Why did these events affect share prices?
There have been more new cases being reported outside of China. This includes developed countries such as the US, Europe and Australia. To stop the virus spreading some governments have implemented severe bans on travel. For example:
- In Italy, the government has shut down travel within the country until early April because of how many cases they are seeing;
- Australia has imposed 14-day self-isolation limits on all new arrivals into the country.
Restricting travel means people make less contact with each other. This gives less opportunities for the virus to spread and hopefully reduces the total number of people infected. However, it also hurts businesses because it makes it harder for people to buy or use their goods or services. This is not only bad for businesses but also their employees. In this case, we are talking about a weaker economy which will see lower profits and dividends for companies. The fear of this has contributed to investors selling out of shares in recent times.
Governments have been trying to help support growth. An example in Australia includes lowering deeming rates by 0.5% so retirees can access more of the Age Pension as well as a one-off $750 payment. This helps give people income to handle weaker incomes from less hours, for example, with businesses also getting support to encourage them to keep their staff. You are likely to see more efforts here given reports that the Morrison Government is considering a second stimulus package.
Oil deal collapse
Oil prices are based on a mix of how much has been produced vs how much is needed for cars, industry, energy etc. Last week there was a potential deal that would have seen global production cut to support oil prices and help countries dependent on high oil prices to fund government spending. However, Russia did not agree to this deal for several reasons.
In response, Saudi Arabia increased its supply of oil and cut prices. Saudi Arabia is a large oil producer and by doing this oil prices fell over 27% last week. This hurts oil producing countries that need higher prices and also hurts Australian producers like Woodside or refiners like Caltex. Since the world economy is weaker because of Coronavirus, another hit to it from this shock gave investors additional reasons to sell their shares.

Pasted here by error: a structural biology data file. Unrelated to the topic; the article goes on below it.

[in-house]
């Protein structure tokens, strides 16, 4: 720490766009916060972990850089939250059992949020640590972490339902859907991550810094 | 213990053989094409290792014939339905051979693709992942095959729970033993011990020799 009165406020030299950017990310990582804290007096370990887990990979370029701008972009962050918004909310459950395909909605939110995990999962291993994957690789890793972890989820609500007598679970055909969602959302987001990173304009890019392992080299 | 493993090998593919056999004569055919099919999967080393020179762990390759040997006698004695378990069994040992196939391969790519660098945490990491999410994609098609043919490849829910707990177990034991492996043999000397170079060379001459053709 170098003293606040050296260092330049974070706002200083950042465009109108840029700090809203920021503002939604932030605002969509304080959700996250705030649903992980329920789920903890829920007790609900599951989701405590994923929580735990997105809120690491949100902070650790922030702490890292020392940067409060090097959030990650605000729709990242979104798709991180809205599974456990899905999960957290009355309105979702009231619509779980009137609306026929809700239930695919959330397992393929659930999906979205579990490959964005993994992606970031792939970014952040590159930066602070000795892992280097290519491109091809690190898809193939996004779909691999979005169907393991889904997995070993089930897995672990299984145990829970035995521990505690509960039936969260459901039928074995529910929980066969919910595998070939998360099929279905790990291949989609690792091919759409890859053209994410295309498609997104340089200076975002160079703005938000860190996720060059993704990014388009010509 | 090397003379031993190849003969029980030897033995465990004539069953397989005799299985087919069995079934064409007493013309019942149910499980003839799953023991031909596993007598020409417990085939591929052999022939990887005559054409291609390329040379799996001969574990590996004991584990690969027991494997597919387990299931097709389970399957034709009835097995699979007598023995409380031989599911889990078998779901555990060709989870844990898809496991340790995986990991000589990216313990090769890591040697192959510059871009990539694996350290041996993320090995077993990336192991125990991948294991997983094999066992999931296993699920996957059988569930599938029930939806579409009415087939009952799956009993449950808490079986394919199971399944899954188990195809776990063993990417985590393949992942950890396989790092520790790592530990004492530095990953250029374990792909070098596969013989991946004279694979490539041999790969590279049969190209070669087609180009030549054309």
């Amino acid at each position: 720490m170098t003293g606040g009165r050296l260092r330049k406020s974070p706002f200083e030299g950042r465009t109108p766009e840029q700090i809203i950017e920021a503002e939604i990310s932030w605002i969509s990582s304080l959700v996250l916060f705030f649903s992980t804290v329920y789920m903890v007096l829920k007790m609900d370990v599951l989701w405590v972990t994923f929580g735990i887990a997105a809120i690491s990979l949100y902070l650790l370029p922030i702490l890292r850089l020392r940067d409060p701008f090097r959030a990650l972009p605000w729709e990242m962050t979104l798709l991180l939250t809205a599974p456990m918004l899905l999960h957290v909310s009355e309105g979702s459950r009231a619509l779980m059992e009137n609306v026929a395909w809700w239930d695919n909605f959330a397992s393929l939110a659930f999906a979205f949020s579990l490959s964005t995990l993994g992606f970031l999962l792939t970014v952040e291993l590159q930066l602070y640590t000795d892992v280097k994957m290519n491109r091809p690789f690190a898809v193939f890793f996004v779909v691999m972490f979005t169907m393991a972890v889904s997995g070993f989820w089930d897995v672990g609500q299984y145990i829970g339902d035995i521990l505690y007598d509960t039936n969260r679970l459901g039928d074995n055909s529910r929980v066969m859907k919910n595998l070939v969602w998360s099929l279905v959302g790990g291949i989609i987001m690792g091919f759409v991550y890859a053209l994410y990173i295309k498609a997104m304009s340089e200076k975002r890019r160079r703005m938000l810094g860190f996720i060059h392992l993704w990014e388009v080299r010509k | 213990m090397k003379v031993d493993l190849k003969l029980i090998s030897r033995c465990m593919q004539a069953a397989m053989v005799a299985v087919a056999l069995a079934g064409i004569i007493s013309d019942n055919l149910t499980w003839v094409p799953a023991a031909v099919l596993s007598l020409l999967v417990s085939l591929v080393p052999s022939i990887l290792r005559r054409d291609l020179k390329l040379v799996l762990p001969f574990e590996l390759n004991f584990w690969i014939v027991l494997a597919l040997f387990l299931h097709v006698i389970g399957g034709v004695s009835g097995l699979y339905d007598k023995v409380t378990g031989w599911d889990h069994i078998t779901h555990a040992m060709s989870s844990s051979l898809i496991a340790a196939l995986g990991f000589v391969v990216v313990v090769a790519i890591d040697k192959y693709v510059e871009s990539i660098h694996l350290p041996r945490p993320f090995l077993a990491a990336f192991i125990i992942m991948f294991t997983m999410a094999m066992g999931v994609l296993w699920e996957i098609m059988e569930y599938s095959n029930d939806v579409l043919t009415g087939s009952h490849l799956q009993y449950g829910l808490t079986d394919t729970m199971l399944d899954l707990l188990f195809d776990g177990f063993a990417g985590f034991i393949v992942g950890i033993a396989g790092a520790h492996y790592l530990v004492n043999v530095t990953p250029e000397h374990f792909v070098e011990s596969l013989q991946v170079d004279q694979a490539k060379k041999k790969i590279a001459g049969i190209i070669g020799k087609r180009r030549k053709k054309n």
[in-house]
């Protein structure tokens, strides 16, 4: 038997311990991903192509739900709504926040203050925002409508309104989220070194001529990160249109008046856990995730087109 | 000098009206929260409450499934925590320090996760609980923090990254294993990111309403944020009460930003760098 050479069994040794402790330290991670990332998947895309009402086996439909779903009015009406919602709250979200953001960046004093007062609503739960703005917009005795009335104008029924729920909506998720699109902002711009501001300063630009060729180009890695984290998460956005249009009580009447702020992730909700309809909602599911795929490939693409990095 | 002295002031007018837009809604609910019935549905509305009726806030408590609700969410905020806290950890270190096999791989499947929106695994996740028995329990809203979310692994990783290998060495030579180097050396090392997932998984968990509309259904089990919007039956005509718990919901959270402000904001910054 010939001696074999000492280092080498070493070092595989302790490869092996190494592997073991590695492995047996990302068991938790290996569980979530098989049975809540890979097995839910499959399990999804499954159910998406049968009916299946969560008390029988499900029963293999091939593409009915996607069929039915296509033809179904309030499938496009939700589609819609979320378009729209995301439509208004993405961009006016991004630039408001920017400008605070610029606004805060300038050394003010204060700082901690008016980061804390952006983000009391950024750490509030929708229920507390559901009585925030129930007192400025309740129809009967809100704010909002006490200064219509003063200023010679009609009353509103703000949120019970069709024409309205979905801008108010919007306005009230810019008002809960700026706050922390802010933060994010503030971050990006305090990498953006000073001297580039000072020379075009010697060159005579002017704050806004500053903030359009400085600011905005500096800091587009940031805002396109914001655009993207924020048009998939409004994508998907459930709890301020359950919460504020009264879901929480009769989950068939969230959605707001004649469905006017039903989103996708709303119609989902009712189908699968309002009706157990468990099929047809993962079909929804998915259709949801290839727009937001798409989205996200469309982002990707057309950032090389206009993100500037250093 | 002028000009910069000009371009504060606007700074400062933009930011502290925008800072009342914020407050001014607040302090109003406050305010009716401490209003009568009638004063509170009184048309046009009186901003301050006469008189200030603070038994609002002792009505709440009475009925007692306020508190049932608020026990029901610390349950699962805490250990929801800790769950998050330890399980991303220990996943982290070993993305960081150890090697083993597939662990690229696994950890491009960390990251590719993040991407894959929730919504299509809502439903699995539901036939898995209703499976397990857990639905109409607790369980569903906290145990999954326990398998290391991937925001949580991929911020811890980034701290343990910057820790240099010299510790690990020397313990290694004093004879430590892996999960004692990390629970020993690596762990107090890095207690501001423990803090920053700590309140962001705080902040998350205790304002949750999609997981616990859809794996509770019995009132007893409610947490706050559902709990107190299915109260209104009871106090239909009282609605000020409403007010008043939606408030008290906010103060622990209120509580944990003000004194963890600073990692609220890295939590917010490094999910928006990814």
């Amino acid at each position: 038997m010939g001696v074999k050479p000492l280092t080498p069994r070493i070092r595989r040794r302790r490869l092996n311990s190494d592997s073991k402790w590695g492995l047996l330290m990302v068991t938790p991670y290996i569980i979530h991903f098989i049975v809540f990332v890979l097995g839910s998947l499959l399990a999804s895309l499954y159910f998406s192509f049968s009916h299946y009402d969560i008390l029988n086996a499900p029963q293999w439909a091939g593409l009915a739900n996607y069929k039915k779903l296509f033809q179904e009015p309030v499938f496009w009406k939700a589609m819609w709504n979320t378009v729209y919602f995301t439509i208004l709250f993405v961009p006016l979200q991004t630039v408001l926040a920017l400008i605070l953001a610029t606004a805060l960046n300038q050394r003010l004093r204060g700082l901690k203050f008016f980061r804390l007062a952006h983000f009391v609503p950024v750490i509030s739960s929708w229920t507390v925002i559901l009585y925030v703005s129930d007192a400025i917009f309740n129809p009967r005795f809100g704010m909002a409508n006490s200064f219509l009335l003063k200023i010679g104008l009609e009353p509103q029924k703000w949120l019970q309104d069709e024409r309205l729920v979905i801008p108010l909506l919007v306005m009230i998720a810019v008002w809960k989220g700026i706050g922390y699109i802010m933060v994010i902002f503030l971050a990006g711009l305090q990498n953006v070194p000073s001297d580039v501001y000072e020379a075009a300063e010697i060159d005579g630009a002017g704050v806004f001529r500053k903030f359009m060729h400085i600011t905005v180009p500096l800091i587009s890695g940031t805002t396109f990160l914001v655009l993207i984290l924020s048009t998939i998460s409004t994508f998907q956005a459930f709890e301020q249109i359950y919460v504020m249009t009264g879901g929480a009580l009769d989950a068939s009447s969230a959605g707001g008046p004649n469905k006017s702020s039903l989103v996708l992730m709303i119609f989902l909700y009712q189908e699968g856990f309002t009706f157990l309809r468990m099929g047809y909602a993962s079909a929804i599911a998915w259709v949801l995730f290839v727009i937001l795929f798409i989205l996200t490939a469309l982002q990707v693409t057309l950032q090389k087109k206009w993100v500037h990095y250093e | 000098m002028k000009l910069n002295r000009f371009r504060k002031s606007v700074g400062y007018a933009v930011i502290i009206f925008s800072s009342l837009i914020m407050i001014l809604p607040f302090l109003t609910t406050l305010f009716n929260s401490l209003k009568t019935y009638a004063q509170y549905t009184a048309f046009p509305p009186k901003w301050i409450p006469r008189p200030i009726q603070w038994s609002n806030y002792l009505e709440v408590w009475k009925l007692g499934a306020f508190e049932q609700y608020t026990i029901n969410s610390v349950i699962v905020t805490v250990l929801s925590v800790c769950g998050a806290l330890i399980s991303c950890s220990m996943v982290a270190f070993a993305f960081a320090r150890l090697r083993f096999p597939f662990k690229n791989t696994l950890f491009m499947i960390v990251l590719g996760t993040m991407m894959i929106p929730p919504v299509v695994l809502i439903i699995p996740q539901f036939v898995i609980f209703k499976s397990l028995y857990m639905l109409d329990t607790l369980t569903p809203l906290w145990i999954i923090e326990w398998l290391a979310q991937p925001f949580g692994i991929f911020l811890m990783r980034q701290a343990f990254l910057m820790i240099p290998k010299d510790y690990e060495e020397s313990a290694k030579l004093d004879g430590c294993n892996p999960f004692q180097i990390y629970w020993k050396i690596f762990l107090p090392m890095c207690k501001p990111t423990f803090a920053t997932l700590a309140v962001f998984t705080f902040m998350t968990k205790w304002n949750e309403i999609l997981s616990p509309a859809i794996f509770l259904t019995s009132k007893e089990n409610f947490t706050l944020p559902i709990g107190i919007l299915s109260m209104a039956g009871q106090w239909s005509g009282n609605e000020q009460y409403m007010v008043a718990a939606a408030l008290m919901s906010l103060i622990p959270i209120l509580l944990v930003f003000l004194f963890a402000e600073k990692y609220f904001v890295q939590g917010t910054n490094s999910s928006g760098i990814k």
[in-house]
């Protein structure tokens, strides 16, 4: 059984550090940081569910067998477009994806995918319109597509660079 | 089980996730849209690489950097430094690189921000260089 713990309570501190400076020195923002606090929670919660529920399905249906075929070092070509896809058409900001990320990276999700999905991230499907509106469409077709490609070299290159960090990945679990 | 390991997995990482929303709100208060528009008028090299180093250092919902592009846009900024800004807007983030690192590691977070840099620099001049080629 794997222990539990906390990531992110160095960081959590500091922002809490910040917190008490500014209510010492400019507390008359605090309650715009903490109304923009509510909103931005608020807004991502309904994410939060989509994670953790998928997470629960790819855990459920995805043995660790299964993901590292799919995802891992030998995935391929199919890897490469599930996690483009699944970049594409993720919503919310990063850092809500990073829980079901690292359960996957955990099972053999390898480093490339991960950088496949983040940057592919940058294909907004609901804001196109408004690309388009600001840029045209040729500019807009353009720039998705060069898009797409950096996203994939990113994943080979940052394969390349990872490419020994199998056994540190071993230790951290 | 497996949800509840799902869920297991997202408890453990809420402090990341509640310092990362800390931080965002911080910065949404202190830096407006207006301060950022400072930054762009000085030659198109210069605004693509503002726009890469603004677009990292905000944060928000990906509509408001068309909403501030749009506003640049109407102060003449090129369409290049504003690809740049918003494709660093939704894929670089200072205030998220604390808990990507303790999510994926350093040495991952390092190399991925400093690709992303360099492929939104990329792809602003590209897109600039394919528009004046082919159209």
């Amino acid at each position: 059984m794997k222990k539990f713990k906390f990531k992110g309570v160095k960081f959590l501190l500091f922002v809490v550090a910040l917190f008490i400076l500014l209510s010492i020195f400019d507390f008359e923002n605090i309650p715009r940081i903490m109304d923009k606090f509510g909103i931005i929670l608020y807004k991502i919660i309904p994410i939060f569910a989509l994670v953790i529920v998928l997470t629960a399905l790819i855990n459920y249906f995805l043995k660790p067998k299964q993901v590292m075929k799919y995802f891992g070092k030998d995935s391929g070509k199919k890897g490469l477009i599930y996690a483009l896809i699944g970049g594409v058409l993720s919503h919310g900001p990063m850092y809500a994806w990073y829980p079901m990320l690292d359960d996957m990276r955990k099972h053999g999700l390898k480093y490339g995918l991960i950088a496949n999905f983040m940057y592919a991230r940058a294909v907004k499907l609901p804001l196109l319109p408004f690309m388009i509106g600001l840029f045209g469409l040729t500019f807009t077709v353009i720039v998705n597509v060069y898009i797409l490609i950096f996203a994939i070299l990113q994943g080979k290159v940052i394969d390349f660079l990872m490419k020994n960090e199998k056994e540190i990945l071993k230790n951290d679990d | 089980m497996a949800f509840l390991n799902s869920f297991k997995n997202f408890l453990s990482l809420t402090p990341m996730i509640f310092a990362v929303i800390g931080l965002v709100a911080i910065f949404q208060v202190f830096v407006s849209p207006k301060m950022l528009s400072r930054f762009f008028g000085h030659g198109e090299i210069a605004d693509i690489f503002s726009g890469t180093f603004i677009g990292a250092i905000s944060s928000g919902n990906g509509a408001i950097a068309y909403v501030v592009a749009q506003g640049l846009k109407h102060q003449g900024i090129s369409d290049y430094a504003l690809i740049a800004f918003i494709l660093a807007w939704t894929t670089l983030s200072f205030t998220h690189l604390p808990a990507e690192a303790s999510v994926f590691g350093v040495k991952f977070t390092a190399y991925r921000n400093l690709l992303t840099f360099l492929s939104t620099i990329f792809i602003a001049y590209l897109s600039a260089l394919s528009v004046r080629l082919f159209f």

Staying the course
Your portfolio is set up with risks like share prices falling in mind. We set it up with other investments like cash or bonds to help reduce the impact of this risk on your wealth. This is at the core of diversification and we have considered how your portfolio will function depending on the market environment. In periods like we have seen in the last week, your investments in cash and bonds will have continued to hold their value or even increased as share prices fell.
Importantly, your portfolio is expected to deliver, even after this week, a long-term return that will meet financial objectives. You will have worked with your Financial Adviser to understand how much risk you can take with your investments. That work will continue to hold you in good stead through difficult times like this.
There are often reasons to sell out of shares. The chart below shows a few different reasons over the last 11 years such as the Ebola outbreak or Brexit. The important message to hold onto is that over time the market has recovered and allows you to earn strong long-term returns. Since the Global Financial Crisis, even after the start to this year, investors have more than doubled their money. If you panicked and went to cash however, assuming a starting point of $10,000, you would have only earned $3,628 over the last 11 years versus a potential $12,569 in Australian shares (as of 16 March).
Speak with your adviser
If you have any further questions, please reach out to your Financial Adviser. Over the long term, being invested is crucial. Cash is not a viable long-run alternative with the cash rate at 0.5% and an RBA cut to 0.25% expected. By contrast, we expect a diversified portfolio to continue being the answer to achieving your objectives.
Prepared by – Cameron Curko
Approved By – Matt Olsen
This report is prepared by the IOOF Research team for:
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